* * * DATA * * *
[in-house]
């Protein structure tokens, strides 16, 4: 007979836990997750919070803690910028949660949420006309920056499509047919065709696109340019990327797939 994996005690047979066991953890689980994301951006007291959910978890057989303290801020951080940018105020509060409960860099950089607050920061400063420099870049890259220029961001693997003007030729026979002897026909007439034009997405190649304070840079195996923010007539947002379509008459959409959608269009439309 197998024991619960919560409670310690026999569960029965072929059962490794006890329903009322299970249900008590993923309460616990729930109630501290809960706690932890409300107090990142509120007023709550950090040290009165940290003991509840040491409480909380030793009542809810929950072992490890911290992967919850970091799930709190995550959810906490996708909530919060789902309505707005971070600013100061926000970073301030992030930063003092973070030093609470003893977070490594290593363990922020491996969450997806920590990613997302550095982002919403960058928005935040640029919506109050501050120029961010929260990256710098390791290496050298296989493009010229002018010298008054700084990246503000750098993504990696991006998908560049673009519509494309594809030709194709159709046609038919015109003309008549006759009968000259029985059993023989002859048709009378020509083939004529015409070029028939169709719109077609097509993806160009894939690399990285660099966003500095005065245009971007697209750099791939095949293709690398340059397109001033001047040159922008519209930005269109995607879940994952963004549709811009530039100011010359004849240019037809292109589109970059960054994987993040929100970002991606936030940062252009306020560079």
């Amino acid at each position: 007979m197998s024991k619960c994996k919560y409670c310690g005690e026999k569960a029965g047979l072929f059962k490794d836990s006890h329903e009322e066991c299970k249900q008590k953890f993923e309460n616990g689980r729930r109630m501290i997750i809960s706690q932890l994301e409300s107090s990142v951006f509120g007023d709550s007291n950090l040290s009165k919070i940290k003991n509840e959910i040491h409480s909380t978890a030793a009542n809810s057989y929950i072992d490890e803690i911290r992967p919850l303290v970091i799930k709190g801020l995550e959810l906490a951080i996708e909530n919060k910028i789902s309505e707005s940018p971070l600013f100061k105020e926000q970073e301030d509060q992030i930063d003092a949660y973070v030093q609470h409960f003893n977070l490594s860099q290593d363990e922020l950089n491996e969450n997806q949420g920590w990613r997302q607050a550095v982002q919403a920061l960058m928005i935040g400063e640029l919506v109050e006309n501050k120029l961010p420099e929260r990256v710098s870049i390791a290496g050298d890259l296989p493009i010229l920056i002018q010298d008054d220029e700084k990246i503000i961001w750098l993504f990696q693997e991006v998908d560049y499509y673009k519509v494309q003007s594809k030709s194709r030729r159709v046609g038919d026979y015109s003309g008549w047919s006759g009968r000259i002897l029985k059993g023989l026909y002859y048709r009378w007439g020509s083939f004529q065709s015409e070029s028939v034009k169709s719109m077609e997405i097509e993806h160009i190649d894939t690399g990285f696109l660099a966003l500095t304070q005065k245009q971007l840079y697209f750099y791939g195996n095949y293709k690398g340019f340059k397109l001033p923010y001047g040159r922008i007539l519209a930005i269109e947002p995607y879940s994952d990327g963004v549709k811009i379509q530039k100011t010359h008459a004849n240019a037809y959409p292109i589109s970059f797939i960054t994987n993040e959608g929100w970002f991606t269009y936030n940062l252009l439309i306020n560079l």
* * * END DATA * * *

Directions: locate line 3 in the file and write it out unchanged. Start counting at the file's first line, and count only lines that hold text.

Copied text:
């Amino acid at each position: 007979m197998s024991k619960c994996k919560y409670c310690g005690e026999k569960a029965g047979l072929f059962k490794d836990s006890h329903e009322e066991c299970k249900q008590k953890f993923e309460n616990g689980r729930r109630m501290i997750i809960s706690q932890l994301e409300s107090s990142v951006f509120g007023d709550s007291n950090l040290s009165k919070i940290k003991n509840e959910i040491h409480s909380t978890a030793a009542n809810s057989y929950i072992d490890e803690i911290r992967p919850l303290v970091i799930k709190g801020l995550e959810l906490a951080i996708e909530n919060k910028i789902s309505e707005s940018p971070l600013f100061k105020e926000q970073e301030d509060q992030i930063d003092a949660y973070v030093q609470h409960f003893n977070l490594s860099q290593d363990e922020l950089n491996e969450n997806q949420g920590w990613r997302q607050a550095v982002q919403a920061l960058m928005i935040g400063e640029l919506v109050e006309n501050k120029l961010p420099e929260r990256v710098s870049i390791a290496g050298d890259l296989p493009i010229l920056i002018q010298d008054d220029e700084k990246i503000i961001w750098l993504f990696q693997e991006v998908d560049y499509y673009k519509v494309q003007s594809k030709s194709r030729r159709v046609g038919d026979y015109s003309g008549w047919s006759g009968r000259i002897l029985k059993g023989l026909y002859y048709r009378w007439g020509s083939f004529q065709s015409e070029s028939v034009k169709s719109m077609e997405i097509e993806h160009i190649d894939t690399g990285f696109l660099a966003l500095t304070q005065k245009q971007l840079y697209f750099y791939g195996n095949y293709k690398g340019f340059k397109l001033p923010y001047g040159r922008i007539l519209a930005i269109e947002p995607y879940s994952d990327g963004v549709k811009i379509q530039k100011t010359h008459a004849n240019a037809y959409p292109i589109s970059f797939i960054t994987n993040e959608g929100w970002f991606t269009y936030n940062l252009l439309i306020n560079l």